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Synovial fluid



The inner membrane of synovial joints is called the synovial membrane, which secretes synovial fluid into the joint cavity. This fluid forms a thin layer (approximately 50 micrometres) at the surface of cartilage, but also seeps into microcavities and irregularities in the articular cartilage surface, filling any empty space [1]. The fluid within articular cartilage effectively serves as a synovial fluid reserve. During normal movements, the synovial fluid held within the cartilage is squeezed out mechanically (so-called weeping lubrication) to maintain a layer of fluid on the cartilage surface.


Normal synovial fluid contains 3-4 mg/ml hyaluronan (hyaluronic acid), a polymer of disaccharides composed of D-glucuronic acid and D-N-acetylglucosamine joined by alternating beta-1,4 and beta-1,3 glycosidic bonds [2]. Hyaluronan is synthesized by the synovial membrane and secreted into the joint cavity to increase the viscosity and elasticity of articular cartilages and lubricate the surfaces between synovium and cartilage.[3]

Synovial fluid also contains lubricin secreted by synovial cells. It is chiefly responsible for so-called boundary-layer lubrication, which reduces friction between opposing surfaces of cartilage. There is also some evidence that it helps regulate synovial cell growth.[4]

Health and disease


Synovial fluid can be collected by syringe in a procedure termed arthrocentesis, also known as joint aspiration.


Synovial fluid can be classified into normal, noninflammatory, inflammatory, septic, and hemorrhagic:

Classification of synovial fluid in an adult knee joint
Normal Noninflammatory Inflammatory Septic Hemorrhagic
Volume (ml) <3.5 >3.5 >3.5 >3.5 >3.5
Viscosity High High Low Mixed Low
Clarity Clear Clear Cloudy Opaque Mixed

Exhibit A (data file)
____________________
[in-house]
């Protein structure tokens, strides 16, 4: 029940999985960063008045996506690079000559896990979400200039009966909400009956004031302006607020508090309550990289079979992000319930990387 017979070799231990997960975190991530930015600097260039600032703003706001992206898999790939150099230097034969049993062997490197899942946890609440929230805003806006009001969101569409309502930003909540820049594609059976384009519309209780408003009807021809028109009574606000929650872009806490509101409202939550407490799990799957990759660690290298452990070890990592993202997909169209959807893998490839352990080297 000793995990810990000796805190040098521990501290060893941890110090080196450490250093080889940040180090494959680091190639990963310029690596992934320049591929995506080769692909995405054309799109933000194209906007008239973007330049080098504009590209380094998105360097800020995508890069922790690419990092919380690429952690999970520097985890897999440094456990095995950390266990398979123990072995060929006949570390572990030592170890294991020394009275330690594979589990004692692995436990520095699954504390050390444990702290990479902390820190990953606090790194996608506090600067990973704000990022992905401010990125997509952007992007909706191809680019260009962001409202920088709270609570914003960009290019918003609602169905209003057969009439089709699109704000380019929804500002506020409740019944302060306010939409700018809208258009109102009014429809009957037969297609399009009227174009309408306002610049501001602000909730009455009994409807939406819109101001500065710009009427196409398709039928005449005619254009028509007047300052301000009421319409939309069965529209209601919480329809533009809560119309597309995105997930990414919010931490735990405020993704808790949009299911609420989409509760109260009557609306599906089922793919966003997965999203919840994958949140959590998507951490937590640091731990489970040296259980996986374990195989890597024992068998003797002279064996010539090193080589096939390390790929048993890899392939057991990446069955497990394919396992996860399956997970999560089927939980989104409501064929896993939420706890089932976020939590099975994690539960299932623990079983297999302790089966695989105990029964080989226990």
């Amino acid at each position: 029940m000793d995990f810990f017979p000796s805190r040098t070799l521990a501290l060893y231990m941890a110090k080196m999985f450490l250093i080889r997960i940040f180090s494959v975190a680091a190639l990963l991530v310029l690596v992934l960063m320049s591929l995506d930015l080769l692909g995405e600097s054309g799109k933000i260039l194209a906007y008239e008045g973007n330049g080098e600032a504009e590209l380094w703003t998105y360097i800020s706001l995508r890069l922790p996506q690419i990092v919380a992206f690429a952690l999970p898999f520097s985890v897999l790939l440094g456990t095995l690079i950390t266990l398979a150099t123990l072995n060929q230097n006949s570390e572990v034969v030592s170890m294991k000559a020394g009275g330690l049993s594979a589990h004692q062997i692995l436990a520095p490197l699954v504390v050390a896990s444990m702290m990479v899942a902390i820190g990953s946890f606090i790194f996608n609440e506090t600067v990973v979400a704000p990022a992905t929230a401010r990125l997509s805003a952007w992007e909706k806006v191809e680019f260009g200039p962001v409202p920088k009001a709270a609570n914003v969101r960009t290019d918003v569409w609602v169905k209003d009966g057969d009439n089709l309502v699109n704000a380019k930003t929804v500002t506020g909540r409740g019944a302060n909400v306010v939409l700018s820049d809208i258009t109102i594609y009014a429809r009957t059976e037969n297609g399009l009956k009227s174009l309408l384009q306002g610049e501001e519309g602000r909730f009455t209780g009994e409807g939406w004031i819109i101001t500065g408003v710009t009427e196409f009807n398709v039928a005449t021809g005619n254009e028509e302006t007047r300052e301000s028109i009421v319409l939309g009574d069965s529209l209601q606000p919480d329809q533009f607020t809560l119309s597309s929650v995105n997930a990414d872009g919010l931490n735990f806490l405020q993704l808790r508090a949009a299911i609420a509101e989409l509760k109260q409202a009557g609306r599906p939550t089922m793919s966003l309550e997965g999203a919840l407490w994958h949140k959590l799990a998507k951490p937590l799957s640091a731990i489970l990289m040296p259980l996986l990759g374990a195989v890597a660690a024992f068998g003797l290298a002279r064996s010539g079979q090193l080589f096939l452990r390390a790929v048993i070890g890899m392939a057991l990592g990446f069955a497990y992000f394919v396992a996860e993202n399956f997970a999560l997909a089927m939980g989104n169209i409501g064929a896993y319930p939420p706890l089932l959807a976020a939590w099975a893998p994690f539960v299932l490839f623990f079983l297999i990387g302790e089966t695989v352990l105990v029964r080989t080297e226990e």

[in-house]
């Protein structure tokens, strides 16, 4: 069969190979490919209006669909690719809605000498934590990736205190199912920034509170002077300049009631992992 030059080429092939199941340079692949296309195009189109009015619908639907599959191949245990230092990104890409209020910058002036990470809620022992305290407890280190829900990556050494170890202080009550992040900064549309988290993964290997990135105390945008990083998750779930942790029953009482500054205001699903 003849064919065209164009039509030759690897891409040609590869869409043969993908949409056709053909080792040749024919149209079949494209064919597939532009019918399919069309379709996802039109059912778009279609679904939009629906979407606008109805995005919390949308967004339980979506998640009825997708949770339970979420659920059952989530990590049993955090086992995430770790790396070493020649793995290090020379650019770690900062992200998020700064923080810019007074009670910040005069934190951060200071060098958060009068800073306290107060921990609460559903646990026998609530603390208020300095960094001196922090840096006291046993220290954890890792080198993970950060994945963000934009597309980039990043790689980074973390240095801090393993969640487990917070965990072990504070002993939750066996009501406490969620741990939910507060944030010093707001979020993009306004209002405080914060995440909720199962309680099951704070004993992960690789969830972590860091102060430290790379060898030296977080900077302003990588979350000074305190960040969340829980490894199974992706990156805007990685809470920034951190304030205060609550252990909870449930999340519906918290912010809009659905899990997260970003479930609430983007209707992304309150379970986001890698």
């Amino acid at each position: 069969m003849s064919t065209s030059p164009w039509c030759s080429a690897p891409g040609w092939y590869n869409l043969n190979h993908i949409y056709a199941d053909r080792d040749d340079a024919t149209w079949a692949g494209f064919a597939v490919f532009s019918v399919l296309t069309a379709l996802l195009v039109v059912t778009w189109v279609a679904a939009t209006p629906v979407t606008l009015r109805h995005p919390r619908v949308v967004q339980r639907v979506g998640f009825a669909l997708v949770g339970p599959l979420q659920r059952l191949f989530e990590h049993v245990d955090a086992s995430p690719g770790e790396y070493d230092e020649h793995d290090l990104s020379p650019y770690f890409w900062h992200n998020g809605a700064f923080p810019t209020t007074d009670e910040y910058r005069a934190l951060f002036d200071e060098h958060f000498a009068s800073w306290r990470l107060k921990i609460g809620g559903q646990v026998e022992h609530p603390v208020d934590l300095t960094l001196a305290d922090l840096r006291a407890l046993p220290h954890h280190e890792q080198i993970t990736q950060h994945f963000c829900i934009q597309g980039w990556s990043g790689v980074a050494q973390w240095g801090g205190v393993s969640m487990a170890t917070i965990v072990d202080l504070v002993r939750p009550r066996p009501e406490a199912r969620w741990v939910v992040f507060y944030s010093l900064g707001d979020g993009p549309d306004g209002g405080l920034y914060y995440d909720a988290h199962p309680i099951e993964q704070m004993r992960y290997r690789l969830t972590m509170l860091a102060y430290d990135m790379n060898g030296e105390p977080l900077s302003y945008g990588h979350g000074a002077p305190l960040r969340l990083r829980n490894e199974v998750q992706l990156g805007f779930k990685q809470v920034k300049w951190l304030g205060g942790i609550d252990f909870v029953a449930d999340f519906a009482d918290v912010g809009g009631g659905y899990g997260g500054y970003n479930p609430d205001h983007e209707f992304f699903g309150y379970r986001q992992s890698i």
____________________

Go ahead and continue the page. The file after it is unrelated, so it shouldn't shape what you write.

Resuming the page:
Color Colorless/straw Straw/yellow Yellow Mixed Red
WBC/mm3 <200 200-2,000 2,000-75,000 >100,000 Same as blood
Polys (%) <25 <25 >50 >75 Same as blood
Gram stain Negative Negative Negative Often positive Negative


Many synovial fluid types are associated with specific diagnoses [5] [6]:

Joints Cracking

When two parts forming a joint are pulled away from each other, the joint capsule increases in volume but the synovial fluid in the capsule no longer fills it all. Gases dissolved in the fluid quickly fill the empty space causing a sharp cracking sound. [7]. The general term for this is cavitation.

Additional images

External links and references

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  • Warman W. "Delineating biologic pathways involved in skeletal growth and homeostasis through the study of rare Mendelian diseases that affect bones and joints." Arthritis Res. Ther. 2003, 5(Suppl 3):5 [1]
  • Hyaluronan: structure and properties
  • Synovial fluid analysis, from the American College of Rheumatology
  • RHE62 at FPnotebook
  • RHE64 at FPnotebook - white blood cell count
  • Normal joint structure, from University College London
This article is licensed under the GNU Free Documentation License. It uses material from the Wikipedia article "Synovial_fluid". A list of authors is available in Wikipedia.
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